Men’s rugby drops OUA finals against Guelph

Queen’s claims OUA silver after posting an undefeated season

Image supplied by: Supplied by Robin Kasem
Gaels' Sam Ibbottson getting swarmed by Guelph defenders.

After residing at Queen’s for the past three years, the Turner Trophy is making its return to Guelph.

On Nov. 6, the Guelph Gryphons defeated the Gaels 37-26 in the 2021 men’s Rugby OUA Championship final.

The Gryphons were predicted to be the Gael’s toughest matchup of the season, and needless to say, they lived up to the expectation.

It was a balmy Saturday afternoon at Nixon Field—ideal conditions for the hotly-contested gold medal match. Busloads of Guelph fans occupied the stands and cheered along with the Queen’s faithful.

With both teams entering the final with an undefeated record, the matchup was an even contest on the sheets. On the field, it was a different story.

Guelph took a strong lead in the first half and Queen’s never caught up.

Queen’s opened the scoring with an intercepted try by third-year flanker William Matthews.

Alex Williamson of Guelph, answered moments later with a try from a hard-driven play that ensued after a Queen’s penalty.

The rest of the half was a defensive battle on both sides, but penalties taken by Queen’s gave Guelph more room to capitalize on their own momentum. A second try from Williamson gave Guelph the lead. Two more Guelph pushover tries—one scored by Evan Raymond, and the other by fullback Colin Lynch—brought the score to 22-7 by halftime.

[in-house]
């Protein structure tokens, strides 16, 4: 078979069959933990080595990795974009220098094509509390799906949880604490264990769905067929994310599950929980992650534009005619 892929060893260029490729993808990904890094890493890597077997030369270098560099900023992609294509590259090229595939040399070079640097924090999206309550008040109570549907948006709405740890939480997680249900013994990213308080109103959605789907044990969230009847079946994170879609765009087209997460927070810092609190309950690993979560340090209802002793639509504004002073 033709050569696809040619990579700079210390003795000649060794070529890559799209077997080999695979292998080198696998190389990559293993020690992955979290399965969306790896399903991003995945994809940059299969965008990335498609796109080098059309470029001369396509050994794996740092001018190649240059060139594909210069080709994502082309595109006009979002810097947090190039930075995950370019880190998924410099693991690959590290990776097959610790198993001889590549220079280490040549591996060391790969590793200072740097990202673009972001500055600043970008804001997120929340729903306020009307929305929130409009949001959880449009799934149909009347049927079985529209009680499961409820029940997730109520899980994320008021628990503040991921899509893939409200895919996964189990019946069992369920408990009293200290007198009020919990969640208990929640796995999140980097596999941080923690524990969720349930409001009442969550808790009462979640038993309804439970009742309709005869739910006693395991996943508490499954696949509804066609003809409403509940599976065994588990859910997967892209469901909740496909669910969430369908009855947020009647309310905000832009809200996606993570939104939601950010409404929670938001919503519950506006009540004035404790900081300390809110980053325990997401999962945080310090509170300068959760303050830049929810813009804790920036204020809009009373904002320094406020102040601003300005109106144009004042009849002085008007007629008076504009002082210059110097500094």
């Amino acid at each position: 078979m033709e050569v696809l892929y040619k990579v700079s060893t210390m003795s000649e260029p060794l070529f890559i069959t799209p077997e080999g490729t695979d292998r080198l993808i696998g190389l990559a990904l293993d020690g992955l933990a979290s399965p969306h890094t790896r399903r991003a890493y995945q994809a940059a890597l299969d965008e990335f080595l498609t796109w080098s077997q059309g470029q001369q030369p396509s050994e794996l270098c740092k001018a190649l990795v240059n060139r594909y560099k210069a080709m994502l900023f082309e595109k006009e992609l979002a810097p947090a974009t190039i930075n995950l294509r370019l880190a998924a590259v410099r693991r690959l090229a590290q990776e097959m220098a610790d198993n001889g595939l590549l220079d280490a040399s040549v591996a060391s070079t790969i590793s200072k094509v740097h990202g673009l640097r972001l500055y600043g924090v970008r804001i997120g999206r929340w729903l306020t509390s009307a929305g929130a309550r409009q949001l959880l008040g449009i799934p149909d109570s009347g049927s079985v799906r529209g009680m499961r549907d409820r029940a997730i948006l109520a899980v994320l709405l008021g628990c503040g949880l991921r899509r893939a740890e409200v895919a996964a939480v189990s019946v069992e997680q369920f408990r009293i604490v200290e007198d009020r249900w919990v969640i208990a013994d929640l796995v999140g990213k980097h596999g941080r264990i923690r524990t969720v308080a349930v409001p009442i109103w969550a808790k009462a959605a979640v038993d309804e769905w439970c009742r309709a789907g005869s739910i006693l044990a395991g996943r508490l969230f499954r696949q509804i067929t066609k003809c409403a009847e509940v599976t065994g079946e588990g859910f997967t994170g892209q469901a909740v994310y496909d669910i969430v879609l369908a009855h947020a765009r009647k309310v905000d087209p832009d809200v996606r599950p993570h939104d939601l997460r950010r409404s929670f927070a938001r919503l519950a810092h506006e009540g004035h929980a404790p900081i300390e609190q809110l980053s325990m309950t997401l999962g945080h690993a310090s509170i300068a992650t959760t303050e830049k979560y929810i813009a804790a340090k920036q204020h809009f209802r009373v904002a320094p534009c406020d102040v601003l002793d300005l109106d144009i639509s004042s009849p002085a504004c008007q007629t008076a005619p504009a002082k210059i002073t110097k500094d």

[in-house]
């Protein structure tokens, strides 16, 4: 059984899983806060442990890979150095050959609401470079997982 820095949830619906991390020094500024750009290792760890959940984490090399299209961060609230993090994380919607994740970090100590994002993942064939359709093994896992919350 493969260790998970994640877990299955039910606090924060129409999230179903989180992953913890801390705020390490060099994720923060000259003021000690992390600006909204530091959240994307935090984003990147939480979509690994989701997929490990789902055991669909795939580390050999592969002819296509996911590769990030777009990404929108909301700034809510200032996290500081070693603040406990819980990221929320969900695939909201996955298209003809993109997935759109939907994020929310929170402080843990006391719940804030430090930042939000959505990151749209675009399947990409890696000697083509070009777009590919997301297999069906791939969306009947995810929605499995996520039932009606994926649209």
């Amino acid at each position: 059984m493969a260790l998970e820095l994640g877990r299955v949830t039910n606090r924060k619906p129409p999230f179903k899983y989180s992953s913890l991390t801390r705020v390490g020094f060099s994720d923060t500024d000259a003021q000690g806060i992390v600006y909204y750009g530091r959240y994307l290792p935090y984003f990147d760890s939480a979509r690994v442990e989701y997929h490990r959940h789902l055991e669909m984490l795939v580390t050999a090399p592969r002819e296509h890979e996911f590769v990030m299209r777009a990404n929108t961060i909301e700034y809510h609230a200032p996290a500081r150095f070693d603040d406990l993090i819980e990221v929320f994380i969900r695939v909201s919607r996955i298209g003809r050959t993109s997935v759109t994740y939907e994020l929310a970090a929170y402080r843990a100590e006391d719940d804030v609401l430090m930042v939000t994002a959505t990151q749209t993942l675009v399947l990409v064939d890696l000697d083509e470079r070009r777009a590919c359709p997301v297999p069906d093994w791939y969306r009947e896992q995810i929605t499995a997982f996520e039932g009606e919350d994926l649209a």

In the second half, Guelph didn’t let up, either. They controlled their possessions, the Gaels on their heels. Another try from Alex Williamson — his third of the game — stretched both the scoreboard and the odds of a successful Queen’s comeback.

Down four tries with less than 15 minutes to go, Queen’s finally began knocking on the door at Guelph’s try line. In a spirited effort, they pushed through the stout defense to score three late tries.

Unfortunately, the final whistle blow came before Queen’s was able generate a true comeback, and the game ended with the Gryphons as the victors, 37-26.

“Guelph turned up and they were the better team on the day,” head coach, David Butcher, told The Journal after the medals were handed out.

“We took five pretty significant errors in the first half that were all on us. I’ve got no complaints about the final outcome.”

Both Guelph and Queen’s will compete in the U Sports National Championships in Kingston from Nov. 24-28.

Ahead of the tournament, Butcher is focused on eliminating the mistakes that proved costly this game.

“Nothing really much to change in terms of the way we want to play. It will purely just be trying to eliminate those errors that plagued us a little bit this year.”

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